3 industries saving billions with cognitive machine learning

Natural human flaws can have severe impacts on business with lasting damage – 82% of operational asset failures are attributed to human performance. Indeed, a recent study by ARC Advisory Group found that the global process industry loses up to $20 billion a year due to unscheduled downtime – or $12,500 hourly, on average.

However, machine learning is helping eliminate these costly flaws and is helping transform the manufacturing industry. This technology, along with others like big data analytics, are able to predict if and when something will break – cancelling the possibility of costly downtime.

>See also: Anticipating downtime will be business’ next competitive advantage

Seth Page is a cognitive computing veteran and industrial IoT pioneer based in Washington DC, and is CEO and co-founder of DataRPM, a Progress company. Below, Page lists three industries that are saving billions by using cognitive machine learning to beat downtime.

Aircraft manufacturing

The disruption caused by downtime to airline operators has been well documented, with recent delays to British Airways and United Airlines still fresh in the minds of thousands of delayed passengers.

Worldwide aviation maintenance amounts to $40 billion annually. But many aircraft manufacturers aren’t even using the predictive technology available to care for their planes, suggests Page.

According to the same ARC study above, it costs approximately 50% more to repair a faulty asset once it’s completely broken down, than if the issue was identified before the failure.

>See also: Are enterprises taking business continuity seriously?

However, “thanks to sensor technology, cognitive computing and artificial intelligence, some cutting-edge aviation companies have adopted predictive maintenance to increase efficiency and safety – as well as of course, reduce costs,” continues Page.

“Take GE Aviation, for example. The company’s new GEnx engine (the best-selling engine for the Boeing 787 Dreamliner) collects 5-10 TB of data a day, according to this article in Aviation Week. And through applying big data, the company expects to increase factory efficiency by 40%.”

“Likewise, Boeing leverages AI in its avionic systems too. While traditional systems can transfer 12.5 KB per second, Boeing’s can transfer 12.5 MB per second, making it easier to send system information to maintenance crews. The company also analyses patterns in flight conditions, location, direction and temperature etc. to predict whether an aircraft component needs fixing.”

Oil and gas

According to a study by research firm Kimberlite, unplanned downtime is a big problem for the oil and gas industry. Offshore operators see a yearly negative financial impact of $49 million from downtime, and some see upwards of $88 million. More than three-quarters of operators describe their maintenance approach as reactive.

>See also: Cognitive disruption: what it means for business

But those that use a predictive and data-driven approach see 36% less unplanned downtime – and they’re $17 million richer in comparison every year. “It goes to show that oil and gas companies that adopt proactive and data-driven maintenance approaches have a huge opportunity to raise their bottom lines,” says Page.

Oil and gas giant Shell understands the benefits well, according to Page. Since many oil and gas wells aren’t exactly easy to access – they’re located thousands of meters underground – Shell uses its Smart Fields technology to efficiently monitor operations.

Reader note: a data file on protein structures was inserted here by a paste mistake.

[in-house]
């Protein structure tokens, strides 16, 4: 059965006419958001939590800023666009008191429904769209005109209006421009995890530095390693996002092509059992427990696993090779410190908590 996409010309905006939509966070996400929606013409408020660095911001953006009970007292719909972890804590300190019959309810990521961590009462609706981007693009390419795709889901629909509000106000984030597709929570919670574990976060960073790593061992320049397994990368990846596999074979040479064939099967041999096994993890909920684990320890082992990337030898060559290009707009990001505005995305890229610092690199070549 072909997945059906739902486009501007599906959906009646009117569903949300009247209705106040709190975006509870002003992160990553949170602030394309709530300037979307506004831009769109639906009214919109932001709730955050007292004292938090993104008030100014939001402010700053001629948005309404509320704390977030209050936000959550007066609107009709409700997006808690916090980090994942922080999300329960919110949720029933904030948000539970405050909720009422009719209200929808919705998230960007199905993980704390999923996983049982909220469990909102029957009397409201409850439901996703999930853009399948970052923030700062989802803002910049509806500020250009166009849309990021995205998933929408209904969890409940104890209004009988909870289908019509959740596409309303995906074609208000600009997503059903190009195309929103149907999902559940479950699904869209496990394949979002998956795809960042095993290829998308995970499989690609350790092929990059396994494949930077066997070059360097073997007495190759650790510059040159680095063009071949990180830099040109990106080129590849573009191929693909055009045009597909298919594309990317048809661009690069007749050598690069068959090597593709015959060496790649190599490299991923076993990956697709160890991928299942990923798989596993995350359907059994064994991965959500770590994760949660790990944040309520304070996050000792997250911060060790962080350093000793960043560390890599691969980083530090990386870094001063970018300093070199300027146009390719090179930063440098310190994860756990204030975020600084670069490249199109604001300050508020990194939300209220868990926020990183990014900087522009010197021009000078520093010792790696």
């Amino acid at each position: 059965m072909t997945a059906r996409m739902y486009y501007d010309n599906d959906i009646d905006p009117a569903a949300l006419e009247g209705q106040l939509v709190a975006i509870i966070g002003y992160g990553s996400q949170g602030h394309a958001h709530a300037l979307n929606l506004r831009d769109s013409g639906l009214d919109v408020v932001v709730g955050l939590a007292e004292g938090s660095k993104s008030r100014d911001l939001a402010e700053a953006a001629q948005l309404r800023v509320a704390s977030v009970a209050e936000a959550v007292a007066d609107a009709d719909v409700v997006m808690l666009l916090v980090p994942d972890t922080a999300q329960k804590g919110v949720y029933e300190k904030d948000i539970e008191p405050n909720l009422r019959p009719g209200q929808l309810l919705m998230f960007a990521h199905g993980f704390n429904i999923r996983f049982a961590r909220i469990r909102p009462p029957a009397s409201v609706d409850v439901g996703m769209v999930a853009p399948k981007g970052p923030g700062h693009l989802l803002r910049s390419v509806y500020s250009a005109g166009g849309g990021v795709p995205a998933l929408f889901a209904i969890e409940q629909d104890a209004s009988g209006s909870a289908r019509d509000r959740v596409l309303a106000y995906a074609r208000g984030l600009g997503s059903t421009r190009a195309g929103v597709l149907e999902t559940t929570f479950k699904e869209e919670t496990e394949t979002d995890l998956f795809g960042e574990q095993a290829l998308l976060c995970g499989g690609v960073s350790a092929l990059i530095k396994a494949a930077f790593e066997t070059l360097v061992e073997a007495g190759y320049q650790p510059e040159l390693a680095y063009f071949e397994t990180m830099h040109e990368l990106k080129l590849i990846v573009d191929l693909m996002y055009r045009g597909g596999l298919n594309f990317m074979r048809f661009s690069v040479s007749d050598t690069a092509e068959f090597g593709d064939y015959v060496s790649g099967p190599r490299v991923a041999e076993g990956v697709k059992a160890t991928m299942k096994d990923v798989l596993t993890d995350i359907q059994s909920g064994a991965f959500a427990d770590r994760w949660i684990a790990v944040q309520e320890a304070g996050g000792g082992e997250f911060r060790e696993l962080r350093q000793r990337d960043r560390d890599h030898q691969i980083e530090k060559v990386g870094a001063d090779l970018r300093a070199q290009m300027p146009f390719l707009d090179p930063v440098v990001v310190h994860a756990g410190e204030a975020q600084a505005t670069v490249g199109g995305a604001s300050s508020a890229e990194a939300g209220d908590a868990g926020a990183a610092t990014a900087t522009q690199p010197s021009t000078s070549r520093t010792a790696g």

This involves installing sensors on equipment to monitor things like pressure or leakages, so engineers above ground may supervise production, optimise processes, or see when maintenance is needed. According to Shell, the technology has helped increase the amount of oil recovered from a field by 10%, and natural gas by 5%.

Public transport

Hong Kong’s metro system is one of the best in the world: the trains are on time 99.9% of the time. “And it’s an algorithm that sets it apart. The AI program has an overview of the entire systems to determine the best times to do engineering work, and directs 10,000 employees to conduct repairs.”

According to a 2014 article, it’s saved MTR Corporation, the company that owns and runs the system, two days a week of planning maintenance hours. Plus, engineers have half an hour longer to complete their work each night, which saves MTR 800,000 annually.

>See also: How Industry 4.0 is changing human-technology interaction

“Siemens has also jumped onboard the AI train, pardon my pun.” In a October 2016 statement, Siemens announced that itself and German rail company Deutsche Bahn had launched a 1-year pilot project for predictive maintenance. Data from trains are sent to an industry-first data analysis centre to be evaluated for possible vehicle faults.

‘The data analyses are based on algorithms and models that enable highly reliable predictions to be made about the future behavior of vehicles and components,’ read the statement.

‘All diagnostic data is available to the operator and maintenance staff during operations and is presented in an easily understandable, user-friendly display. The current condition of a vehicle can thus be quickly monitored and appropriate action taken.’

“Humans aren’t going to stop making operational errors anytime soon,” concludes Page. “But that doesn’t mean companies need to settle for downtime. Implementing predictive maintenance systems to fix faults before they happen saves companies millions of dollars a year. And it doesn’t take an AI machine to tell you that’s a great idea.”

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